The largest spikes in cases Friday were in Brown, Dane, Milwaukee and Outagamie counties with smaller but still significant spikes in La Crosse, Racine, Walworth, Waukesha, Washington and Winnebago counties.

There have been confirmed cases in all 72 of Wisconsin’s counties and all counties reported new cases of COVID-19 in the last two weeks.


DHS still has a dashboard showing Wisconsin’s progress on gating criteria under the now-defunct Badger Bounce Back Plan. Those gating criteria would have been used to determine when it would be safe to begin reopening the state, prior to the state Supreme Court ruling that ended a statewide stay-at-home order. The state has never met all six of the criteria at once.

Two of the criteria are a statistically significant 14-day downward trend in COVID-like cases reported in emergency departments, and a similar downward trend for influenza-like cases in emergency departments. On Sunday, Wisconsin’s dashboard still showed a downward trajectory of COVID-like illnesses over the last two weeks, though not of influenza-like illnesses.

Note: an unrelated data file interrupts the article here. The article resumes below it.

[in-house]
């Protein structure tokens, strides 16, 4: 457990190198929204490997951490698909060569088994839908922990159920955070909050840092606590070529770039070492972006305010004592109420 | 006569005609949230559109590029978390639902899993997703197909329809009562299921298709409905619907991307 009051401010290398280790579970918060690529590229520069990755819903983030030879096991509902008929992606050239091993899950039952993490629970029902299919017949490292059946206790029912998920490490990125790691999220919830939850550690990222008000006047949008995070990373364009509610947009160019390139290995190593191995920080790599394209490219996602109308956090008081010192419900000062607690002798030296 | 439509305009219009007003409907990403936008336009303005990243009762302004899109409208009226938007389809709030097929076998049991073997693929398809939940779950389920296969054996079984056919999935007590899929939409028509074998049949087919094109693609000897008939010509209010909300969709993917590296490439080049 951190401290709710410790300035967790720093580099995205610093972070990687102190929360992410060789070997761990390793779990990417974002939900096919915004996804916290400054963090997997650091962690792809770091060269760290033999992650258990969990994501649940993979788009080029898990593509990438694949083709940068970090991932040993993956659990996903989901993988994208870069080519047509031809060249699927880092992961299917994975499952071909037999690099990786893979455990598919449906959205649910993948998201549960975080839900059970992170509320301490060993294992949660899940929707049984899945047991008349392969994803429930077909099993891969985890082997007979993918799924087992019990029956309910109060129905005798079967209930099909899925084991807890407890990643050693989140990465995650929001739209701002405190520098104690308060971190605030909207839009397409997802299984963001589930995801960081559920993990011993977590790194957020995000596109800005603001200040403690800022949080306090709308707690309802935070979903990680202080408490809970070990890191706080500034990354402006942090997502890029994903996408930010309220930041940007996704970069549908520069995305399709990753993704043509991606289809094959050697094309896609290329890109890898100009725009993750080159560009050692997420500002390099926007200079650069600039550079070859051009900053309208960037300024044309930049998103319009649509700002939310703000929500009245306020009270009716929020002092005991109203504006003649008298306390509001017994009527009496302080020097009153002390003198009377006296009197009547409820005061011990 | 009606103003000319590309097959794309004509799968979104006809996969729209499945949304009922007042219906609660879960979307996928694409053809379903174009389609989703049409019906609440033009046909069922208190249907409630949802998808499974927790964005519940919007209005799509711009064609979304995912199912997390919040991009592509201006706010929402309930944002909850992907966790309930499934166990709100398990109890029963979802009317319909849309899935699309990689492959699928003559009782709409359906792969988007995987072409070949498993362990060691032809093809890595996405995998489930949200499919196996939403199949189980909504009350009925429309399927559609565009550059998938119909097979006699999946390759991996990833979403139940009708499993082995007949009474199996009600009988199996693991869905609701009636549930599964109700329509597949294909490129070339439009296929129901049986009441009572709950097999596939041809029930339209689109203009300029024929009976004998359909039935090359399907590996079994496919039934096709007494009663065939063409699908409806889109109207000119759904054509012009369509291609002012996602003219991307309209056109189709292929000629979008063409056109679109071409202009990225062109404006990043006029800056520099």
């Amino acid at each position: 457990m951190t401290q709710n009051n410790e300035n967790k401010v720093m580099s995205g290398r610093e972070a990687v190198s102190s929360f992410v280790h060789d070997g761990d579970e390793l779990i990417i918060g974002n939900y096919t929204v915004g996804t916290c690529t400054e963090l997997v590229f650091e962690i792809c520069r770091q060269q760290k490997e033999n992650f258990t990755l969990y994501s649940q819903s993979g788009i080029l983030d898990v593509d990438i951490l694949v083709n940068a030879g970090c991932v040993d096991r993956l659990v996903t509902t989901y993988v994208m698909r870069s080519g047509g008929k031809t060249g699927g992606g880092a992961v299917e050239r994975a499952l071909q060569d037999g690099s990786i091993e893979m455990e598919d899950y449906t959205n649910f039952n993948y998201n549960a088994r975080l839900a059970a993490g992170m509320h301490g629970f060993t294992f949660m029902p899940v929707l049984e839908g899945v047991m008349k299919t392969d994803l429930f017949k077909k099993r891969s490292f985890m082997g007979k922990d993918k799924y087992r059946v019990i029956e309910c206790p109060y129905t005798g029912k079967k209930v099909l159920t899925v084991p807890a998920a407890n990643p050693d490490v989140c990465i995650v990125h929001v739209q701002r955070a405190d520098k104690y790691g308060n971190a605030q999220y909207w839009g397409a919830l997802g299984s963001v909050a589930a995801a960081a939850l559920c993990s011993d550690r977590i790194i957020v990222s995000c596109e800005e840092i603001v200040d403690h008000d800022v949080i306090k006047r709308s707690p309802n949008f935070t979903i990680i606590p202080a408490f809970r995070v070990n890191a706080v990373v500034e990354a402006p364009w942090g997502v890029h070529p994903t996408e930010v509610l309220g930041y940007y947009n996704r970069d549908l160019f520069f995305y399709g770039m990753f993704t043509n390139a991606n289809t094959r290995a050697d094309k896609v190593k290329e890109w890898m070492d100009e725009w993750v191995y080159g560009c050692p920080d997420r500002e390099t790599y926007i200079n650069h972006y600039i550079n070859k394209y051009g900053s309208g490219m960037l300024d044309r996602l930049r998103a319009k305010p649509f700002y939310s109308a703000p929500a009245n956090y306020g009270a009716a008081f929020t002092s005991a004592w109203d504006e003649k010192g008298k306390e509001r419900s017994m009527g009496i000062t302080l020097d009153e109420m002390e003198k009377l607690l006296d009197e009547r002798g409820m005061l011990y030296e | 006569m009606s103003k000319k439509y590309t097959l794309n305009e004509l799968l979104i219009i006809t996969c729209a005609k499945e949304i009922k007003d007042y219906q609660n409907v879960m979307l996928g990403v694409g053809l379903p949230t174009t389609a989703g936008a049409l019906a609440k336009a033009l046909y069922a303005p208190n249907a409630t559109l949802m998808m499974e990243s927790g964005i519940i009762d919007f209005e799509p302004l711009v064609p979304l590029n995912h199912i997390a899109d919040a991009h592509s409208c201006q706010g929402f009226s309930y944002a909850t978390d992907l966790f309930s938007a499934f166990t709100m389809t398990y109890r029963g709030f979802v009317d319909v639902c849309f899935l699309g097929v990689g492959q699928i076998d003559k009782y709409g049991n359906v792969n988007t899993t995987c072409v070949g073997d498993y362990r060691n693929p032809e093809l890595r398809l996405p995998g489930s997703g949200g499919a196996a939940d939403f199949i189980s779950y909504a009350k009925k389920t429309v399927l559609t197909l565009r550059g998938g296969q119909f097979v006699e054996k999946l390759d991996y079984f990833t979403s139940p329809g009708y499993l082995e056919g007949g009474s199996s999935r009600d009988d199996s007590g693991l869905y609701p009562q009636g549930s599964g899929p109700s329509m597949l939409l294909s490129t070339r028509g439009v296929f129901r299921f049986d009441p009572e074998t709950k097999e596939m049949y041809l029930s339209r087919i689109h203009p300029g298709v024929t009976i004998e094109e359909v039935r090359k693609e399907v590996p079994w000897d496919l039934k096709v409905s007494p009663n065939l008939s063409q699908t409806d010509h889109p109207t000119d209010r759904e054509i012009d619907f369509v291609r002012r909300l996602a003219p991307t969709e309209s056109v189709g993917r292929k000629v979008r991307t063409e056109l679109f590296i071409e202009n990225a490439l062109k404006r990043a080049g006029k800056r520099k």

According to DHS, 6,070 people have been hospitalized because of the virus as of Sunday. That means at least 7 percent of people who have tested positive for the new coronavirus in the state have been hospitalized. DHS officials said they don’t know the hospitalization history of 27,549 people, or 34 percent.

Public health officials are concerned that the start of the school year, both at university campuses and K-12 schools across the state, could increase community transmission of the disease. There are other factors that could contribute as well. Wisconsin’s five Catholic diocese announced last week that they would lift the suspension of Sunday mass.